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Broadband providers around the state are offering free services, suspending disconnections and switching up how installations work as the coronavirus crisis makes home internet increasingly crucial.
“We are a nonprofit; we have a mission to bring service to people who are underserved or unserved,” said Chris Recchia, managing director of ValleyNet, which runs the ECFiber broadband network in east central Vermont. “And this just fed into this — on steroids.”
Entities like Recchia’s, VTel in southern Vermont and national-level outfits have all responded to the Covid-19 pandemic with accommodations for schools, families and entire communities that need increased access while working or learning at home.
To help students in Rutland, VTel and telecom company Ericsson installed approximately 100 new radios and antennas for free on a building downtown in late March.
Then the partners provided approximately the same number of routers to families lacking resources, so that they could connect to the newly installed devices.
“We like that kids that are among the least advantaged are getting some of the best wireless speeds in America right now,” said VTel president Michel Guite, explaining that the Rutland devices use newer 4G/5G technology.
Guite said VTel has offered another 100 devices to school boards across the state, for districts that are on the company’s fiber grid or have strong wireless connections. And the company offered to buy devices for school districts that would allow them to provide wifi on buses, he said, but few so far have been interested.
Consolidated Communications has been working with schools across northern New England to connect low-income families with students with two months of free home internet, said spokesperson Shannon Sullivan.
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Comcast in March offered free internet through mid-May for low-income customers and raised that program’s speeds to the federal broadband minimum; made its Xfinity hotspots free to use; paused its data plans for 60 days; and lifted fees for nearly 2,000 hours of educational programming.
Charter Communications, which provides the Spectrum internet brand, is also offering free internet service until mid-May to households with educators or students — though the program does not cover existing customers or people with outstanding bills on old accounts.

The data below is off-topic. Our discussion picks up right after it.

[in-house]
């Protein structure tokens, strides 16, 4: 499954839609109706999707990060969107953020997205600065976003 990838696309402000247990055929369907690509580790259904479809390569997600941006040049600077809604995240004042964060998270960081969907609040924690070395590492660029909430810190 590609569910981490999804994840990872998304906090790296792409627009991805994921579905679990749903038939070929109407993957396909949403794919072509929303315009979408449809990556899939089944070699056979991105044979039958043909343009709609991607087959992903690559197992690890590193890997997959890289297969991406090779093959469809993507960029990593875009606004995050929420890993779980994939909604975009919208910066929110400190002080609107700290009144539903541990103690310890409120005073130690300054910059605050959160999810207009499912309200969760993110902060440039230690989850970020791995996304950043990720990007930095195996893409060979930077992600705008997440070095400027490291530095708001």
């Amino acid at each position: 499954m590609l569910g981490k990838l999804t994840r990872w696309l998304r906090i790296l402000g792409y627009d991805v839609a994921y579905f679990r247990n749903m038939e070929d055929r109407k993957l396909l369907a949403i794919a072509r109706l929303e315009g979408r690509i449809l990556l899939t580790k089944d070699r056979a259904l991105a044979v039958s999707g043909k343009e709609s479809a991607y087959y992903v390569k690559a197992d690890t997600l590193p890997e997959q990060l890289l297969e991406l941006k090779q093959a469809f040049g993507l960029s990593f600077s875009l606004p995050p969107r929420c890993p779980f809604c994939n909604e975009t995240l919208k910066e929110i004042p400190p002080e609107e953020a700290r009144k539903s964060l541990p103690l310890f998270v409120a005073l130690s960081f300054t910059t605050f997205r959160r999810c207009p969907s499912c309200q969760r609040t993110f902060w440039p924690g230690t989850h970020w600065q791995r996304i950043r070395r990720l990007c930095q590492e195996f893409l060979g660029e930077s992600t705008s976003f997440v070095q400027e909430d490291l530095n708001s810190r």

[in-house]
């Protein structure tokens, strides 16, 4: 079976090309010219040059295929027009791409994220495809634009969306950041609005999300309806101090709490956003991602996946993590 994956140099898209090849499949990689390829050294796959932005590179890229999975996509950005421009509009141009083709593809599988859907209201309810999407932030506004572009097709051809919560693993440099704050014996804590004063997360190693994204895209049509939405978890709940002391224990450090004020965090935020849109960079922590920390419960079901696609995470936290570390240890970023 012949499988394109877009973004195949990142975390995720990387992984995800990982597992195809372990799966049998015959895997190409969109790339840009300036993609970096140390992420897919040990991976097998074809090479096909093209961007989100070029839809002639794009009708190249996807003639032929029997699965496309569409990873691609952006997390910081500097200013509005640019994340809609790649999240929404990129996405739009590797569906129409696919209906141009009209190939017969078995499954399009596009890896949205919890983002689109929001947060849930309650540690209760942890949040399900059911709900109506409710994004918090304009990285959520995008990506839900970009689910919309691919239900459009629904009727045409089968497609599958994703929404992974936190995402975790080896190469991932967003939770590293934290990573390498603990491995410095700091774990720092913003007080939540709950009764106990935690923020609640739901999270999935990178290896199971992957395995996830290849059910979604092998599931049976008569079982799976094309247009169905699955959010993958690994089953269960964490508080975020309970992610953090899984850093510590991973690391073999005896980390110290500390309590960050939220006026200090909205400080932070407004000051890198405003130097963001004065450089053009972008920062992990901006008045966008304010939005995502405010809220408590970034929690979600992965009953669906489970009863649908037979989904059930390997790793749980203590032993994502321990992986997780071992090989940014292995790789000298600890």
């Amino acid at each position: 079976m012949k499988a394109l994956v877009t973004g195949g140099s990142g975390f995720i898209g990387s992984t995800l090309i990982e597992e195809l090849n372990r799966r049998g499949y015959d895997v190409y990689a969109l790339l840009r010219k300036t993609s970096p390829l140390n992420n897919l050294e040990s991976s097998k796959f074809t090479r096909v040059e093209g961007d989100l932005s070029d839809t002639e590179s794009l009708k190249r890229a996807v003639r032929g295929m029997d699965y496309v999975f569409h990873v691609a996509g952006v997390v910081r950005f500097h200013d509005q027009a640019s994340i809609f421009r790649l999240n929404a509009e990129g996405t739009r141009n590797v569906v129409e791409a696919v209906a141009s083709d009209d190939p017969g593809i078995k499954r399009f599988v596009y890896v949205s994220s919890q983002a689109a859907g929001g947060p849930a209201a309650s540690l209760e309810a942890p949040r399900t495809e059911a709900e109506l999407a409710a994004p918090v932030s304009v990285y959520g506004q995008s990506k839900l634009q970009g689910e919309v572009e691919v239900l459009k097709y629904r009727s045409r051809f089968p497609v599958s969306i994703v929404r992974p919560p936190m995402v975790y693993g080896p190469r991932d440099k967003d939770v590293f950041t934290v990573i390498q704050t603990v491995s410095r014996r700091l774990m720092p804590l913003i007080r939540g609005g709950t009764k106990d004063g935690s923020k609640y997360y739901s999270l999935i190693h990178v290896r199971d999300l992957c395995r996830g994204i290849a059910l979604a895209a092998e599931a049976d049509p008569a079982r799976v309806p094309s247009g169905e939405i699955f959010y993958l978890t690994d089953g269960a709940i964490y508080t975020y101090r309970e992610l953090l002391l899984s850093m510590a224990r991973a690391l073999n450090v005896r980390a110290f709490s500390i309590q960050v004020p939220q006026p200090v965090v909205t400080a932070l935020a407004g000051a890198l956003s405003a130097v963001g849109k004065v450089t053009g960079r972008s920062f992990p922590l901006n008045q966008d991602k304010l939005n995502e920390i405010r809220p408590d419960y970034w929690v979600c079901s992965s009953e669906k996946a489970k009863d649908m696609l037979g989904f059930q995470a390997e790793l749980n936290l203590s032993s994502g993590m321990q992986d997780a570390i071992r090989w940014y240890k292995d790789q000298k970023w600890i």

Both VTel and ECFiber have told customers they won’t be disconnected from services if they can’t pay, at least through the end of the school year.
“If somebody needs us, we’re here to help, and we’ll figure out the details after Covid-19 is over,” Guite said.
ECFiber is also, through June, offering free installations and service to new customers with school-age kids eligible for lunch assistance and the Special Supplemental Nutrition Program for Women, Infants and Children. The offer applies to aerial installations only — not underground ones.
“That has generated people calling us, and we’re doing the installations as quickly as we can to try to help those people because … internet is an essential utility,” said Recchia.
Both local providers are working on community hotspots for people who can’t connect at home. Guite said VTel has offered to install free wireless transmitters for 294 towns. He said the company had recently begun rolling out the first 50.
Some local hotspots set up by ECFiber already existed before the crisis forced people to stay home, said Recchia.
But “a lot of our places that we were doing are coffeehouses and things like that that just can’t be open right now,” he said.
He said his nonprofit is checking to see which of those places have kept their wireless on and whether it can be accessed by parking outside.
The two local providers have adapted their installation policies in different ways.
Guite said his 17 truck workers are no longer allowed to enter homes for installations, unless there’s an emergency. That’s caused problems at some residences where signals are strong outside but weak inside, so VTel has to say no.
But in some cases, he said his workers have been able to rig antennae with cable long enough to reach inside through a window. “It’s not perfect, but it worked,” he said.
ECFiber’s seven field workers are still doing full installations — 64 in the past two weeks, Recchia said.
But they’re coming with heavy restrictions.
Recchia said the provider asks customers if everyone in the home is healthy and whether anyone has travelled outside the state recently. In some cases, ECFiber has postponed appointments.
He said his group calls customers back the day before an appointment to make sure everything is still the same, to ask them to wipe down surfaces and maintain social distancing when the installer comes.
The installation workers have masks and gloves — as do those for VTel — as well as hand sanitizer.
“With this level of control, I feel like we’re going to be able to navigate this safely for our staff and for the customers,” he said.
Both sets of workers are wearing standard dust and protective masks, the outlet heads said, not the specialized N-95 masks sought by health care workers.
Consolidated workers are taking similar measures, Sullivan said.
Providers expressed optimism about their response so far. and the significance of bolstering internet access.
“We feel when this crisis is over — and it will be over — confident we can say we did as much as we could,” Guite said.
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